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What is 'DARVO', and how is it used to hide family violence?

Updated: Nov 8, 2022

DARVO stands for 'Deny, Attack, and Reverse Victim and Offender.'

The term was coined in 1997 by Jennifer J. Freyd, PhD, Professor of Psychology at the University of Oregon. DARVO refers to a reaction that perpetrators of family violence and other wrong-doing often display in response to being held accountable for their behaviour.


Darvo is used to escape accountability and is a regular feature of coercive and controlling behaviour. It is a gaslighting behaviour that twists the truth into a narrative that bears no semblance to what actually transpired. DARVO is a tactic used to both privately and publicly to discredit accusers.

DARVO is a regular feature of family law files where family violence is alleged, shifting the focus from the perpetrator's behaviours to those of the protective parent with devastating results for children and families. Cross allegations of alienation in the face of an allegation of family violence is a perfect example of DARVO at work.

People who are likely candidates for DARVO are:

• Survivors who confront their abuser.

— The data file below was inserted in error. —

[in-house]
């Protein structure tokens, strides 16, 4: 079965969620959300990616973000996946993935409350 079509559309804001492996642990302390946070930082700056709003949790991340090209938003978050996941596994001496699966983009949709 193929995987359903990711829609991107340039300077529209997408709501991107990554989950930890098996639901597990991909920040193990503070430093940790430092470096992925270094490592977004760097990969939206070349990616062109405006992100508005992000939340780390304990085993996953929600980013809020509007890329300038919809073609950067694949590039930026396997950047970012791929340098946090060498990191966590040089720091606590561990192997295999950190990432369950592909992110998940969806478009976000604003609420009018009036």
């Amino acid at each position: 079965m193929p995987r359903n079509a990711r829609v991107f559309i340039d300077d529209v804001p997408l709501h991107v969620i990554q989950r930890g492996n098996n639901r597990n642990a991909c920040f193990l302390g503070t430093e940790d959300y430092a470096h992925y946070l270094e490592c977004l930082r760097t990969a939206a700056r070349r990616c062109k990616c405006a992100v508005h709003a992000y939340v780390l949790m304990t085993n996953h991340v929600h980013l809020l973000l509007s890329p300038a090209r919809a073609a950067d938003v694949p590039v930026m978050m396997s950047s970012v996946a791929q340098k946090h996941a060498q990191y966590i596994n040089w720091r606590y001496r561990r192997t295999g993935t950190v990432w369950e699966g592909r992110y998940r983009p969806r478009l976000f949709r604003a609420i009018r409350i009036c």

• Whistleblowers.

• Socially vulnerable individuals or groups, e.g. women, are more likely to be targeted for

DARVO than men.


It may seem that DARVO would be easy to detect; however, perpetrators of coercive controlling behaviour use DARVO in underhanded and covert ways, and it is hard to see what they are doing. Studies show that 50% of DARVO victims themselves identified there was something profoundly unfair about what was happening to them but were not able to understand why.

DARVO is effective in creating confusion, guilt and shame for the victim. Research has shown that someone exposed to DARVO during a confrontation was more likely to feel a sense of self-blame at the end of the interaction. Further, observers presented with accounts of abuse followed by a DARVO response were less likely to believe the victim than a control group.

The sad reality is that DARVO works, especially in a society and family law system rife with inherent and effective barriers that foster a blind eye to the pandemic of family violence in physical and non-physical forms.

It is a blame-shifting tactic that we as mental health and family law professionals need to identify and understand to assist vulnerable families that turn to us for help.

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